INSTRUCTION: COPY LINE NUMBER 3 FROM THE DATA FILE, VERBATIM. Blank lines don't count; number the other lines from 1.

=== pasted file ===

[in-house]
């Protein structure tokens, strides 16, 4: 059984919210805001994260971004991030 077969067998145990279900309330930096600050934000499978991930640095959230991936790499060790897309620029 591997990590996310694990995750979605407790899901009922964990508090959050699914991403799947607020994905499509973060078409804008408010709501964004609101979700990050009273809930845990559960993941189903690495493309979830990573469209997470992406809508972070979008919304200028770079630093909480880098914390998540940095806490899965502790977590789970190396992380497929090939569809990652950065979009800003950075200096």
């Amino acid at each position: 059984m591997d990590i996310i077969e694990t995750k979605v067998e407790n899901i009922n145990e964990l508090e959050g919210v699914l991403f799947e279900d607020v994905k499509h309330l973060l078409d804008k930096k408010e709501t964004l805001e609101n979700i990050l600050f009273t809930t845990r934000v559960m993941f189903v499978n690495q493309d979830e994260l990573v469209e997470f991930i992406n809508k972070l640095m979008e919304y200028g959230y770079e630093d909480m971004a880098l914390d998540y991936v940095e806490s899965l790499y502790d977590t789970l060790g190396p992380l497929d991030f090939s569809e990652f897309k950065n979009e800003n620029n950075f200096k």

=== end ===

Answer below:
């Amino acid at each position: 059984m591997d990590i996310i077969e694990t995750k979605v067998e407790n899901i009922n145990e964990l508090e959050g919210v699914l991403f799947e279900d607020v994905k499509h309330l973060l078409d804008k930096k408010e709501t964004l805001e609101n979700i990050l600050f009273t809930t845990r934000v559960m993941f189903v499978n690495q493309d979830e994260l990573v469209e997470f991930i992406n809508k972070l640095m979008e919304y200028g959230y770079e630093d909480m971004a880098l914390d998540y991936v940095e806490s899965l790499y502790d977590t789970l060790g190396p992380l497929d991030f090939s569809e990652f897309k950065n979009e800003n620029n950075f200096k």